"Here we go again! And this time we learned that even the Governor found himself caught in the system's maze a few years ago. It is more than ironic that Governor Scott, who has spent a tremendous amount of energy to suppress the turnout of minorities, the elderly, and the student population in this election, upon attempting to cast an early ballot in 2006 in Naples, was told that "he could not vote because he was dead.' He then went on to cast a provisional ballot, which, he said, he is "sure it counted.' It has been well documented that provisional ballots, however, are not counted much of the time, and need to be defended before a three member canvassing board prior to being considered valid.
Recently, Floridians saw one salient example of the effects of the governor's policies when a 91 year old, World War II veteran, Bill Internicola, a U.S. citizen from Brooklyn who had voted for 14 years in Florida without difficulty, was purged from the voting rolls because "he was not a citizen and needed to request a hearing with the Broward County Supervisor of Elections to provide proof that that he was or otherwise forfeit his right to vote.'
In fact, the ACLU has sued the state of Florida in federal court to stop the purge, claiming that the effort violates the 1965 Voting Rights Act, which requires Florida to get permission for election-law changes in Hillsborough, Monroe, Collier, Hardee and Hendry counties. Moreover, the Department of Justice has said that Florida has likely violated the 1965 VRA, as well as the National Voter Registration Act, which bans voter purges within 90 days of a federal election.
Indeed, Governor Scott's elections bill that was passed last year severely curtails voters' basic rights by including numerous provisions which make it extremely difficult for many of my constituents to register and cast a vote. One egregious item that the state of Florida is implementing is the elimination of early voting on the last Sunday before Election Day. Not surprisingly, there is a good deal of evidence that demonstrates African Americans and Hispanics vote on Sundays in far greater numbers than whites. Statistics show that in the 2008 general election in Florida, 33.2% of those who voted early on the last Sunday before Election Day were African American, while 23.6% were Hispanic.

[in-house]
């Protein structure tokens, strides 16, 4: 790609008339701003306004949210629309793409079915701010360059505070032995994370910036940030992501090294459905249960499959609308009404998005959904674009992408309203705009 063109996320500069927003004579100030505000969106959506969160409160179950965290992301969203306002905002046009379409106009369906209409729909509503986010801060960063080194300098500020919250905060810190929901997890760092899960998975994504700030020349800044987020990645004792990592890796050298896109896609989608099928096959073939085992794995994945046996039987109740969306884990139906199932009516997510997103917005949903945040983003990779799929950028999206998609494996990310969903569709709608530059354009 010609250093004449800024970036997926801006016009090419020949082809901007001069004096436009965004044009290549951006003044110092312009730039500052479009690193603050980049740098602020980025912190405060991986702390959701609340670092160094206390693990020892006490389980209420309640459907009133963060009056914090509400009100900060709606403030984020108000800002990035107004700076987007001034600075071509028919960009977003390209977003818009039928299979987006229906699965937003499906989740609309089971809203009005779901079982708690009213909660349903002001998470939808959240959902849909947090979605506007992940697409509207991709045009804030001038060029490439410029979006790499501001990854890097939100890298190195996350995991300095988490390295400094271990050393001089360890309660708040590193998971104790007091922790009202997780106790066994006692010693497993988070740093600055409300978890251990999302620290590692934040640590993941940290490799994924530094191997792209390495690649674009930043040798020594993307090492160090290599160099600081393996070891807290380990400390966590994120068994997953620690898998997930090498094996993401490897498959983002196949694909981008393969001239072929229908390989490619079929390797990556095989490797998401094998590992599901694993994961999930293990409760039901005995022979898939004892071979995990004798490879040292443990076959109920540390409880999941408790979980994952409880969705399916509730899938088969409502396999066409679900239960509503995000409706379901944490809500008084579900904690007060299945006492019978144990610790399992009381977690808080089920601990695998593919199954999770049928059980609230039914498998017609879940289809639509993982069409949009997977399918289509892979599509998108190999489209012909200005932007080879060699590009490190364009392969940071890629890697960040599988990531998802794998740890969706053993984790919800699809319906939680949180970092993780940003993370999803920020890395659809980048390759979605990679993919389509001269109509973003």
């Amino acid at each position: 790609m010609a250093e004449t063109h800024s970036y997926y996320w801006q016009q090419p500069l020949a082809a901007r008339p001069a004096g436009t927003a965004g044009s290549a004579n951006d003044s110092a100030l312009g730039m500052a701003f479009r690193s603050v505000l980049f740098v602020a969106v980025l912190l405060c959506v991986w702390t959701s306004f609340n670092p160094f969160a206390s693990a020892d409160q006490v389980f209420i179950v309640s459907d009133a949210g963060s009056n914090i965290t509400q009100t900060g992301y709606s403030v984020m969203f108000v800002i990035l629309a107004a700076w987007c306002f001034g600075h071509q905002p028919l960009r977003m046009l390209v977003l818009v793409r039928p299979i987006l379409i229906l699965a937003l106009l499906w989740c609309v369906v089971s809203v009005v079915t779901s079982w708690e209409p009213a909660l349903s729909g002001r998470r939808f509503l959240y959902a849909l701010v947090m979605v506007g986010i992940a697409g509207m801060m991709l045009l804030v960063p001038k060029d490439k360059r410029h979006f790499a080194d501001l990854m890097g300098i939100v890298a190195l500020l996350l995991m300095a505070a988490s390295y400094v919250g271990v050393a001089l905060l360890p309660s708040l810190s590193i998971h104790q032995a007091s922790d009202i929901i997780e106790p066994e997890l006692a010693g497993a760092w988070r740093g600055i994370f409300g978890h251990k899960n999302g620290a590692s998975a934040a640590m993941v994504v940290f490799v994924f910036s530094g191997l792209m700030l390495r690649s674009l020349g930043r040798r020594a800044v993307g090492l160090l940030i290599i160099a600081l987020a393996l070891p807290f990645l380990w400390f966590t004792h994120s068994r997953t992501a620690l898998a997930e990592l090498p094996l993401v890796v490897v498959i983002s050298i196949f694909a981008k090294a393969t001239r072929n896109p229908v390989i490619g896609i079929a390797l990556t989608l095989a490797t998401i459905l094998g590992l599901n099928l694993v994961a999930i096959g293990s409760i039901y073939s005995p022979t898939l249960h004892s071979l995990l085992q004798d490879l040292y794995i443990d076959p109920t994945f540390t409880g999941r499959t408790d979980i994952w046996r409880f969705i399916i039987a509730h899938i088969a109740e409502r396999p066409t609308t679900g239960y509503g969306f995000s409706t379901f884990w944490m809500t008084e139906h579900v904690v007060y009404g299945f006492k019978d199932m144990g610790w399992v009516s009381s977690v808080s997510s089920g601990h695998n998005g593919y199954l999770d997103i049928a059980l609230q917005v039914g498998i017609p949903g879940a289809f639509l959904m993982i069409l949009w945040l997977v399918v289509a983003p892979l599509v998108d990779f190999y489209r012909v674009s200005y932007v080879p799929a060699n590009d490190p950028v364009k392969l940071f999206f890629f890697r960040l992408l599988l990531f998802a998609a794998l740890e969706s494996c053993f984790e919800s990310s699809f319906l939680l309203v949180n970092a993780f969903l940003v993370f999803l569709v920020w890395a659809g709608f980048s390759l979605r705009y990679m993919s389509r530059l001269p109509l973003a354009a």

The "Omnibus Elections bill,' which became state law last year, would also make voting more difficult for people who have recently changed residence, as well as shorten early voting time from 14 days down to six. It also would provide a 100 foot buffer between voters standing in line and advocates attempting to provide them with information about the candidates. Additionally, it attempts to impose new restrictions on third-party groups who register voters (a provision which was recently struck down as unconstitutional by a Tallahassee federal judge who ruled that a 48-hour deadline for third party groups to turn in voter registration forms is "harsh and impractical"). Moreover, the law imposes $50-a-day fines on election supervisors who are late in filing routine reports with the state, as well as allow the state to impose binding directives on county elections supervisors, who have traditionally had wide discretion over the elections in their jurisdictions.
And this issue, unfortunately, is not limited exclusively to Florida. Nationwide in fact, we are witnessing an organized effort to turn back the clock to the pre-1965 Voting Rights Act era, as Republican state legislators work to suppress minority voting rights and deter voters from registering to vote or go to the polls this November.
In fact, a study conducted last year by New York University's Brennan Center for Justice found that up to five million voters across the country may be prevented from registering to vote in the 2012 elections because of onerous restrictions tacked on during this legislative session. In the words of Michael Waldman, the executive director of the Brennan Center, this is "the most significant rollback to voting rights in decades.'
Minority voting groups, as well as elderly voters and university students, have taken too many steps forward to allow these types of retrogressive laws to reverse them. It is outright embarrassing that Florida residents are once again being used as guinea pigs, particularly after what happened during the 2000 elections in our state. Given that voting is the bedrock of our democracy, it is critical to make it easier for people to register and to vote, not erect unnecessary barriers!"